Many years ago I read a tale in a SF anthology which I'd like to identify. Unfortunately I don't remember neither its author nor its title.

I do remember that it was set on a planet or satellite where there was some sort of living Zeppelin creatures which, at least in the Italian translation, were called flying trouts. I also remember that you could rent somebody's body and have your personality transferred into it, e.g. to perform dangerous activities. The body owner would be sort of hibernated and restored at the end of the rental.

  • 4
    When you say "many years ago" do you roughly remember how many years that was? You have a nice description here but if you could remember anything else plotwise that would help it would be good to edit it in. You may also want to check out this handy guide of stuff to include.
    – TheLethalCarrot
    Mar 2, 2020 at 11:42

1 Answer 1


Possibly "The Day the Icicle Works Closed" by Frederik Pohl. I read it in The Best of Frederik Pohl, and in the English the flying fish are called skyfish:

The skyfish were about the only tourist attraction Altair Nine had left to offer. From all over the Galaxy sportsmen came to shoot them, with their great porous flesh filled with bubbles of hydrogen, real biological Zeppelins that did not fly in the air but swam it. Before human colonists arrived, they had been Altair Nine's highest form of life. They were so easy to destroy with gunfire that they had almost been exterminated in the inhabited sections; only in the high, cold hills had a few survived. And now...

This also has rented bodies:

Physical transport was expensive and eternally slow. But there was a faster way for a man to travel from planet to planet-practically instantaneous, from one end of the Galaxy to the other. The pattern of the mind is electronic in nature. It can be taped, and it can be broadcast on an electromagnetic frequency. What was more, like any electromagnetic signal, it could be used to modulate an ultrawave carrier. The result: Instantaneous transmission of personality, anywhere in the civilized Galaxy.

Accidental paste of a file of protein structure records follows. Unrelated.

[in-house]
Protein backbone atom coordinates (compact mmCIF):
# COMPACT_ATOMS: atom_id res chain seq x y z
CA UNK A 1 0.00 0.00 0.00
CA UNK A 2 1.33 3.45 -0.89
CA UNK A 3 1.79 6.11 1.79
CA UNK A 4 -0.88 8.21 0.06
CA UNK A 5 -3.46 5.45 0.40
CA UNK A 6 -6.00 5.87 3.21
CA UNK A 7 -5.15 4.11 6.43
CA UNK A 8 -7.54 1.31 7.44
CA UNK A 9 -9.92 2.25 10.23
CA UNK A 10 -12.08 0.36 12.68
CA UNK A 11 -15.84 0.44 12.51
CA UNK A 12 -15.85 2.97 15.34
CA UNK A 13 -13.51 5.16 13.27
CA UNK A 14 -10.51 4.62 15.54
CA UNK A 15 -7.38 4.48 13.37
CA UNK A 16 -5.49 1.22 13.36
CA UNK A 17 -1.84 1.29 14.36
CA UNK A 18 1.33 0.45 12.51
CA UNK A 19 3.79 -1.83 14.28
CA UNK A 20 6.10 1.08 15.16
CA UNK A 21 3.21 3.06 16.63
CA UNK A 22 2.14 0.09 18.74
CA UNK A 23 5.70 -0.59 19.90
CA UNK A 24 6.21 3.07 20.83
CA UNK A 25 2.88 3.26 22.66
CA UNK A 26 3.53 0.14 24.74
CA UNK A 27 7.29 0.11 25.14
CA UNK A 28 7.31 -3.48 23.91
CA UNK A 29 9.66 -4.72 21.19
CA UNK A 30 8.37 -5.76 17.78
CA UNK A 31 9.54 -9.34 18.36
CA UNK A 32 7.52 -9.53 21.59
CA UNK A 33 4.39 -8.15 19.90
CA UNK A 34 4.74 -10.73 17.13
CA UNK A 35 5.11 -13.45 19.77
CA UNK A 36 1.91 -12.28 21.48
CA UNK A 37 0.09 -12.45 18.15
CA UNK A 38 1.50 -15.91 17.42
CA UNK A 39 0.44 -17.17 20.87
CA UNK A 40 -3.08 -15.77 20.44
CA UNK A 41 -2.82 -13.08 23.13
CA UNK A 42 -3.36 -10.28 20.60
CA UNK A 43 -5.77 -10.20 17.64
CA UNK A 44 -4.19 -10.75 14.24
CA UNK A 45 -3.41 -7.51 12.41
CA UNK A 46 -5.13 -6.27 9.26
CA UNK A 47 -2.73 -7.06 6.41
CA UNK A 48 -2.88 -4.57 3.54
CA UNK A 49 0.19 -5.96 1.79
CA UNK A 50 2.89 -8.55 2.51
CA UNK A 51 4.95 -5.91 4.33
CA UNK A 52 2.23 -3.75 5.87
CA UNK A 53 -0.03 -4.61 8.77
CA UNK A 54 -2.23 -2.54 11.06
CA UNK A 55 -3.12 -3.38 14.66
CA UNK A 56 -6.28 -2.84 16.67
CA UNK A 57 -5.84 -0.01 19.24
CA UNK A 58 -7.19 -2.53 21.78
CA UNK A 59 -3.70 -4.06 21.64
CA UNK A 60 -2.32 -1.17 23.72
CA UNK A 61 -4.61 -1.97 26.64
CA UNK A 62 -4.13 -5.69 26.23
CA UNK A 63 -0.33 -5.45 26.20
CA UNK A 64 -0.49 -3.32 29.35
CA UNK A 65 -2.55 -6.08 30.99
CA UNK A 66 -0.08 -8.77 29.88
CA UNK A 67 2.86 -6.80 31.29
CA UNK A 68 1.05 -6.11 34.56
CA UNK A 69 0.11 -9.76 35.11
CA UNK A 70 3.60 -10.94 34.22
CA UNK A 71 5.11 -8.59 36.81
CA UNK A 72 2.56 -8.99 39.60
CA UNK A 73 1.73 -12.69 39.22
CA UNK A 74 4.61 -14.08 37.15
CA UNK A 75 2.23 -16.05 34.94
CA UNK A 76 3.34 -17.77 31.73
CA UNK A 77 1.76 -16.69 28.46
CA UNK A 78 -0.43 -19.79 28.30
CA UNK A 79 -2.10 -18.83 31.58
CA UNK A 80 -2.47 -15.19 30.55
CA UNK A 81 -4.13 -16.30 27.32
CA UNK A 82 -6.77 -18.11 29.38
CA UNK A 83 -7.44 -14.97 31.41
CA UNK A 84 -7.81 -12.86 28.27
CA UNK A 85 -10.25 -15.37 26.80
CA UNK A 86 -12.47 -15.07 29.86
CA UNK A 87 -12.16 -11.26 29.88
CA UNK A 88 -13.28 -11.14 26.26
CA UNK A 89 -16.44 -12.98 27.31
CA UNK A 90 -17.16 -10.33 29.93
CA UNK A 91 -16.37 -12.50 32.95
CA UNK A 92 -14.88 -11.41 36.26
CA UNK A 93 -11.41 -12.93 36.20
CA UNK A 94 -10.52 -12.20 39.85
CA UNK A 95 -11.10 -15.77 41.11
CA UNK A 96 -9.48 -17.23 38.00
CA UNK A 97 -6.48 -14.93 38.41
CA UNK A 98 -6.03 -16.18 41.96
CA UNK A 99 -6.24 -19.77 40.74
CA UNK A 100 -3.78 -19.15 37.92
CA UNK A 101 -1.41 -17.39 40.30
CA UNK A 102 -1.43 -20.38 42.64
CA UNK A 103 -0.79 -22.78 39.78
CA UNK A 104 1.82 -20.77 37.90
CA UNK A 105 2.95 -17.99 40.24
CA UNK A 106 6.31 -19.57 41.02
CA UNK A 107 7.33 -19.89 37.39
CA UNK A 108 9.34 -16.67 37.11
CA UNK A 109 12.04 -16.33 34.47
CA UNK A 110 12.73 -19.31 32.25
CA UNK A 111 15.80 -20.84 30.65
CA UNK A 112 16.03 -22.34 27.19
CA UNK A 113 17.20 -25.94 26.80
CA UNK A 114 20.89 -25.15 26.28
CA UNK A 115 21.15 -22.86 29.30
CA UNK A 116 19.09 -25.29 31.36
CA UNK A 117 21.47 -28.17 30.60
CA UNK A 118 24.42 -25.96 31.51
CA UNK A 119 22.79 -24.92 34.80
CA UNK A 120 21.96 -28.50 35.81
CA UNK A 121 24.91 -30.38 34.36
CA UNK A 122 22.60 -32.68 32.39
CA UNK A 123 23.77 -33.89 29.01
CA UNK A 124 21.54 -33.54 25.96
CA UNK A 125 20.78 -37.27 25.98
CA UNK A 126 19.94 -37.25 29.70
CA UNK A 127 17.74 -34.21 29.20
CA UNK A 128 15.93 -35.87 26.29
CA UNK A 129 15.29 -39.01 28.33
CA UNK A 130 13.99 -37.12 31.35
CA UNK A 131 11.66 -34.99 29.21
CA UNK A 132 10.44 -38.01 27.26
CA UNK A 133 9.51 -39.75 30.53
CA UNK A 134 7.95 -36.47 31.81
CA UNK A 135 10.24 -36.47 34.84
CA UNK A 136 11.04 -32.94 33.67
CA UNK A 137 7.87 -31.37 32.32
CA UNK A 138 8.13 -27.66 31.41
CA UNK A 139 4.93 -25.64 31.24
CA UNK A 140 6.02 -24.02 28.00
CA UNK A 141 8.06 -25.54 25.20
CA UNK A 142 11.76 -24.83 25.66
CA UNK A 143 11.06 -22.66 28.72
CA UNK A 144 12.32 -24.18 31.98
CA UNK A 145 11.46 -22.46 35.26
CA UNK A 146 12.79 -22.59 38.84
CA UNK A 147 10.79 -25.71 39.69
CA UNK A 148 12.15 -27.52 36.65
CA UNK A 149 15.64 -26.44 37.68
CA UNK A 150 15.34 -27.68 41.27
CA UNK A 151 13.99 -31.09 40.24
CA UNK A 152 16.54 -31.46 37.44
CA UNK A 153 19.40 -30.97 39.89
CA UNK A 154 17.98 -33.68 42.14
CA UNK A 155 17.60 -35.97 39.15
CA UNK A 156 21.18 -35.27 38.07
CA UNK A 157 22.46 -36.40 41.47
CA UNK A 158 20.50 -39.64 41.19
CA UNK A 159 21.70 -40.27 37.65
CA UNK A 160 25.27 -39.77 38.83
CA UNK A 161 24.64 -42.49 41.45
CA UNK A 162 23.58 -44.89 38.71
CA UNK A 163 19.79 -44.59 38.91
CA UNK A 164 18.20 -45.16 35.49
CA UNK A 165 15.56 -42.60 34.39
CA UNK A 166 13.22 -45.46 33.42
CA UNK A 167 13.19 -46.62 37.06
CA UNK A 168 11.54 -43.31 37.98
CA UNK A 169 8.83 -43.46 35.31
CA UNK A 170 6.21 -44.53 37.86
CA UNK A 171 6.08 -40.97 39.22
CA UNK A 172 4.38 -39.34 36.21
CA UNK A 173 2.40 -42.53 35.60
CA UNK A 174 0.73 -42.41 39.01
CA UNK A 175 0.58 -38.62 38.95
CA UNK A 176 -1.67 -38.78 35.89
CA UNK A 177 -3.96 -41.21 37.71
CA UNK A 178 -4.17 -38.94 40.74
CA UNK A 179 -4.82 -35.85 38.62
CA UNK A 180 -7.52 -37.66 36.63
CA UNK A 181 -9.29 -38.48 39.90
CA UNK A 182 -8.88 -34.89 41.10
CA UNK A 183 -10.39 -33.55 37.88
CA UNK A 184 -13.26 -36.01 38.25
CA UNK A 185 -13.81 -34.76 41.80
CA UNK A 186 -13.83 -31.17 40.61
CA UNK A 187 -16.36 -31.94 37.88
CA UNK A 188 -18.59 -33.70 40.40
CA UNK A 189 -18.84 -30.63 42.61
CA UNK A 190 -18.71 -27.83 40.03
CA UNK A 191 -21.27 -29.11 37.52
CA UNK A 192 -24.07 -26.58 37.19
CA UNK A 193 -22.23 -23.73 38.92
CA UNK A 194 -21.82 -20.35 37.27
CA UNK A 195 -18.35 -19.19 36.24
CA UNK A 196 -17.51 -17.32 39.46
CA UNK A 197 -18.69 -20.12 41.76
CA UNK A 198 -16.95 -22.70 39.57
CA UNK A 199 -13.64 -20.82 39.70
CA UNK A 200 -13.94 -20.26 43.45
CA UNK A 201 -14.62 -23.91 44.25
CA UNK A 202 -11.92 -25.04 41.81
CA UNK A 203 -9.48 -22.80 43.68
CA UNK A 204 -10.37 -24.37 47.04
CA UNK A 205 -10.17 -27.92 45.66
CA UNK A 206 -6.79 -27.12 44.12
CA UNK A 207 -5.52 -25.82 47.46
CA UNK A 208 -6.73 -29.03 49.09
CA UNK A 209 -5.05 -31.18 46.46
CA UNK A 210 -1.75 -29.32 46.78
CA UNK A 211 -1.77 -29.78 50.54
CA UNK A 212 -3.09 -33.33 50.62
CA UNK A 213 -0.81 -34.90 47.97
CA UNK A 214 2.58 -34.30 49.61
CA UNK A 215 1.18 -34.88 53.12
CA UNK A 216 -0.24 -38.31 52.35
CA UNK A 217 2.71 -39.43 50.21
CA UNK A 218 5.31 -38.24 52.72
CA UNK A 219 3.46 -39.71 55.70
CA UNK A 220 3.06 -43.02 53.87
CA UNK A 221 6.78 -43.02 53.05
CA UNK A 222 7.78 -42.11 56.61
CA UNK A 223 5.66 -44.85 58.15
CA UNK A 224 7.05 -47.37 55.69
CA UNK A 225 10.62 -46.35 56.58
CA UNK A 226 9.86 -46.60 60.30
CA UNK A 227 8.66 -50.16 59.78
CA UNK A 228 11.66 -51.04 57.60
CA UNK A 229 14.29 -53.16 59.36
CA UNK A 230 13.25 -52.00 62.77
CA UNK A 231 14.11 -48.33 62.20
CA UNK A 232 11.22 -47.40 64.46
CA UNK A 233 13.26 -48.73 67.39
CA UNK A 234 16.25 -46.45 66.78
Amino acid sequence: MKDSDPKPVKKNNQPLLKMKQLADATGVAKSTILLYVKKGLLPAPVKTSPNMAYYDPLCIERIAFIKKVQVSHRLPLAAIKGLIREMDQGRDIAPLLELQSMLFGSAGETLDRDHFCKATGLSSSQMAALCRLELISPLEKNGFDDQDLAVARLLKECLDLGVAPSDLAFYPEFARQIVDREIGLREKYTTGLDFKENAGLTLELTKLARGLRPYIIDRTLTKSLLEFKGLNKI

The only problem was that there had to be a receiver.

The naked ghost of a man, stripped of flesh and juices, was no more than the countless radio and TV waves that passed through everyone all the time. The transmitted personality had to be given form. There were mechanical receivers, of course-computer like affairs with mercury memory cells where a man's intelligence could be received, and could be made to activate robot bodies. But that wasn't fun. The tourist trade was built on fun. Live bodies were needed to satisfy the customers. No one wanted to spend the price of a fishing broadcast to Altair Nine in order to find himself pursuing the quarry in some clanking tractor with photocell eyes and solenoid muscles. A body was wanted, even a rather attractive body; a body which would be firm where the tourist's own, perhaps, was flabby, healthy where the tourist's own had wheezed. Having such a body, there were other sports to enjoy than fishing.

Oh, the laws were strict about misuse of rented bodies.

But the tourist trade was the only flourishing industry left on Altair Nine. The laws remained strict, but they remained unenforced

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